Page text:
Dismiss Notice
Join Physics Forums Today!
The friendliest, high quality science and math community on the planet! Everyone who loves science is here!

UBER EASY QUESITON: just need to make sure

  1. May 20, 2010 #1
    Just a general question. If you drop a object (air resistance negligible) and you know the t initial is 0 and you know the t final is w/e you get on your stop watch. You do d/t to get average velocity of the fallen object.

    Now that you have the avrg velocity you know the V initial is zero and the speed rises to the avrg velocity, can you assume that a = Vavrg/t?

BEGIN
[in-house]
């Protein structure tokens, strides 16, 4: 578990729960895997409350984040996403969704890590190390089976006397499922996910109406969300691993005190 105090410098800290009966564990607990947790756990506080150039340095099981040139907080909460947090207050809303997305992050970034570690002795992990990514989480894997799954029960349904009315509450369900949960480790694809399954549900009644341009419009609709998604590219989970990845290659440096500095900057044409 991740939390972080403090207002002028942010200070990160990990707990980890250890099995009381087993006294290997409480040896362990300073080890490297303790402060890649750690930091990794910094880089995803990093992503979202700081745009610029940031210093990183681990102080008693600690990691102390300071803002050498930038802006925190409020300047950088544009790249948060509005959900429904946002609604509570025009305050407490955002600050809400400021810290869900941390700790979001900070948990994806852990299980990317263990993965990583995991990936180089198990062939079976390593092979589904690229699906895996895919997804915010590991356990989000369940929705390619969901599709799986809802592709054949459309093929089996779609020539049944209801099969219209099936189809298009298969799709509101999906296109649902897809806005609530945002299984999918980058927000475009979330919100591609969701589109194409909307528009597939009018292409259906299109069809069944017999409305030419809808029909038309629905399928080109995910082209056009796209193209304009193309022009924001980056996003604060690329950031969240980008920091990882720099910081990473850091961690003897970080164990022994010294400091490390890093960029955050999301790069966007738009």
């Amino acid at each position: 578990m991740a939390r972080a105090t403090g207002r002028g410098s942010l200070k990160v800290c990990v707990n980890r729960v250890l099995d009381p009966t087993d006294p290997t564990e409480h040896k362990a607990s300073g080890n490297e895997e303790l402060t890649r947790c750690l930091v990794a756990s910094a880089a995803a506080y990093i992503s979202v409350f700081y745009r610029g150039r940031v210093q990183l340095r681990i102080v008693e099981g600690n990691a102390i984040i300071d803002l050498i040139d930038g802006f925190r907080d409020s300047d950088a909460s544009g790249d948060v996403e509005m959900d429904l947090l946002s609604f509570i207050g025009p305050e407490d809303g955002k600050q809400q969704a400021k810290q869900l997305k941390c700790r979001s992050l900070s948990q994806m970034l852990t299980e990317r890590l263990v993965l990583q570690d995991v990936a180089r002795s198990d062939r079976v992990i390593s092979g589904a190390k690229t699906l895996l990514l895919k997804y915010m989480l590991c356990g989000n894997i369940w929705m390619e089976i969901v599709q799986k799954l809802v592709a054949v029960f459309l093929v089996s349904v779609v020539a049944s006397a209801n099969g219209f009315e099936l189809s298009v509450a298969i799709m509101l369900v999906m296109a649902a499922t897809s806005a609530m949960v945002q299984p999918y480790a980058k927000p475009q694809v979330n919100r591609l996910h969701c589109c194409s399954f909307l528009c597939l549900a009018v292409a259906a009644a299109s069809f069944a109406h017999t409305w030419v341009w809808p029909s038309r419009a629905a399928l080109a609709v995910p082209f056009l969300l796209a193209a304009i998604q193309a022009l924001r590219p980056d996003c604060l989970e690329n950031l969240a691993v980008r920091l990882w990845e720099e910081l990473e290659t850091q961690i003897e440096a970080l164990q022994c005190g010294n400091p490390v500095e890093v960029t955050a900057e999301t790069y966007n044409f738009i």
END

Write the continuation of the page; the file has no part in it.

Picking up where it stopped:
Im in IB physics HL but just cant get my head around this one for some reason....
  2. jcsd
  3. May 20, 2010 #2
    Why do you think the speed only rises to the average velocity? If you assume constant acceleration and you had a way to measure the final velocity, then you would be right. But the average velocity would be reached at 1/2 t_final and keep increasing after that...

    Out of the data you have (t and d) you can find out a by using [tex]d = \frac{1}{2} a t^2[/tex]
  4. May 20, 2010 #3
    haha wow I feel like an idiot. Thanks.
Share this great discussion with others via Reddit, Google+, Twitter, or Facebook